There are plenty of haunted houses and ghostly decorations to give people a thrill at Halloween time. But sometimes, the scariest things in life are the things you can’t see.

The world gets pretty spooky when causal claims are made using “invisible” evidence. Below are some examples of major decisions made this year that, upon closer examination, weren’t based on sound scientific research.

1. California bans Red Dye No. 3

Governor Gavin Newsom signed a bill in October that will ban the making and selling of food and candy products containing Red Dye No. 3 in California. Besides the red, orange, and pink treats that will disappear from shelves, it will impact foods that might surprise shoppers, like mashed potatoes, barbecue sauce, yellow rice, sausage casings, and more.

As we covered in a past blog post, there remains no evidence that using Red Dye No. 3 as a food additive causes cancer in humans. But people are still spooked anyway due to regulations at the FDA regarding the additive that seem to contradict each other.

Decades ago, some unpublished studies linked extremely high doses of the red dye to cancer in lab rats. The dosage levels were unlike anything that could be possibly experienced by a human being. Yet, due to a legal quirk in the system, the FDA had to forbid it from use in cosmetics and externally applied drugs.

Then the agency downplayed its own ban—only adding to public confusion. “The actual risk posed by Red No. 3 is extremely small,” said Dr. Louis Sullivan, then-Secretary of Health and Human Services. “However, federal law in this area is clear … small as the risk is, we have no choice under the law but to end the provisional listing of this product.”

This technical FDA ban is a big talking point for those who want to ban the additive in all food and candy, but the existing scientific research is nowhere near supporting such a thing. In the meantime, FDA is not too pleased with California’s decision to ban Red Dye No. 3.

An agency representative told reporters the ban might post harmful disruptions to food supply. “The U.S. depends on a unified food system,” the representative told NPR. “The science-based FDA approach to oversight of the food system is the best way to ensure safety.”

2. IARC claims aspartame causes cancer

In July, an agency that is part of the World Health Organization (the International Agency for Research on Cancer or IARC) claimed that aspartame, a sweetener used in many popular foods and drinks is “possibly carcinogenic.” The announcement ignited a media firestorm.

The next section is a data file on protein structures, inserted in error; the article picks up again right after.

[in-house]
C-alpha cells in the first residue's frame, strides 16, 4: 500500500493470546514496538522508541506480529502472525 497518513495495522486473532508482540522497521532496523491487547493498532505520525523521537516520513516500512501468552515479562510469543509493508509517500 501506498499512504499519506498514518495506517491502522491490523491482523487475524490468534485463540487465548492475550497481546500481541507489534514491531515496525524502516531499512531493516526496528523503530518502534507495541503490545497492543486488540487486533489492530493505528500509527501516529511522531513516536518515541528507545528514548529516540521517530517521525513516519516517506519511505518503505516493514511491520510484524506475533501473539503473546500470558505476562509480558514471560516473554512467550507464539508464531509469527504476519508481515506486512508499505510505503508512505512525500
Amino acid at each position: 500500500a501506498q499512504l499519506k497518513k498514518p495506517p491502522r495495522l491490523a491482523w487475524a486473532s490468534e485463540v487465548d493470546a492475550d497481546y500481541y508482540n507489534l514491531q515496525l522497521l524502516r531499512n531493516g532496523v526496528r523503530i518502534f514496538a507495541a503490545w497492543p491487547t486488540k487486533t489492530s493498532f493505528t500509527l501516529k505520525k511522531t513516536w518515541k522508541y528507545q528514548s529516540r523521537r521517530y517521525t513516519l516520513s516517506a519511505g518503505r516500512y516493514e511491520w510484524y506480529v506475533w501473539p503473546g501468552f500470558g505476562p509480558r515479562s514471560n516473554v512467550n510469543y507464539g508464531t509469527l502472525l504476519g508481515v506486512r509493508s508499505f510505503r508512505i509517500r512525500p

It also contradicted food regulatory agencies worldwide, some of which have openly criticized IARC’s methods. In fact, on the same day IARC made the announcement, the U.S. Food and Drug Administration released its own statement expressing concerns about the quality of the studies IARC used.

IARC has yet to publish more details on its methods and findings. No mention has been made of a peer review. Consumers are left to sit and wait for someone to evaluate the claim that they’ve been poisoning themselves for years—ironically, in the name of health and sugar avoidance.

3. EPA claims formaldehyde causes cancers

The Environmental Protection Agency (EPA) continues to be haunted by its 2022 statement that inhaled formaldehyde, even at low levels, causes myeloid leukemia and other lymphohematopoietic (LHP) cancers. To start, its claim conflicts with several assessments, including that of the U.S. National Toxicology Program.

Problematic methods used in EPA’s draft assessment on the issue, along with ethical concerns over the National Academies of Sciences, Engineering, and Medicine’s external peer review of those methods, led to a lawsuit filed in July 2023 by the American Chemistry Council.

Among the lawsuit’s claims is that the National Academies’ study director was a former scientist on the EPA payroll who helped develop its formaldehyde assessment in 2012, presenting a huge conflict of interest and potentially requiring him to critically review his own work.

Formaldehyde is used as a preservative in a variety of products, including paper and household products, medicines, cosmetics, chemical hair straighteners, dish soap, and more. One way or another, it impacts more than 3 million U.S. jobs. Assessments on the safety of such a product should be made using the highest standards of science.

The Center is funding an independent systematic review of the literature that will bring more clarity to the issue. Its findings are expected to be published this year and will be shared and discussed at the 2023 Society for Risk Analysis Meeting in Washington, DC.

4. Gas stove bans in Australia and the U.S.

One of the latest and loudest public health scares in the United States centers around the use of gas stoves. Pundits claim that gas stoves cause asthma in children and have even compared it to secondhand tobacco smoke. However, it has not been well established that exhaust levels of chemicals such as nitrogen dioxide, found in gas stoves, pose a health risk, and widely cited studies that precipitated these bans have been found to have significant weaknesses in their methods.

This lack of evidence has not stopped activists from pressuring several U.S. cities and counties to fully or partially ban gas stoves in new builds, including Berkley, New York, Los Angeles, and San Francisco—which later inspired similar bans in other countries such as Australia.

After all, why let a lack of evidence get in the way of a perfectly good fear campaign?

At its core, the Center for Truth in Science exists to call out “invisible evidence” and make sure the systems that shape our world are grounded in facts, not fear and greed.

Imagine a world that doesn’t use sound science—now that’s scarier than any haunted house.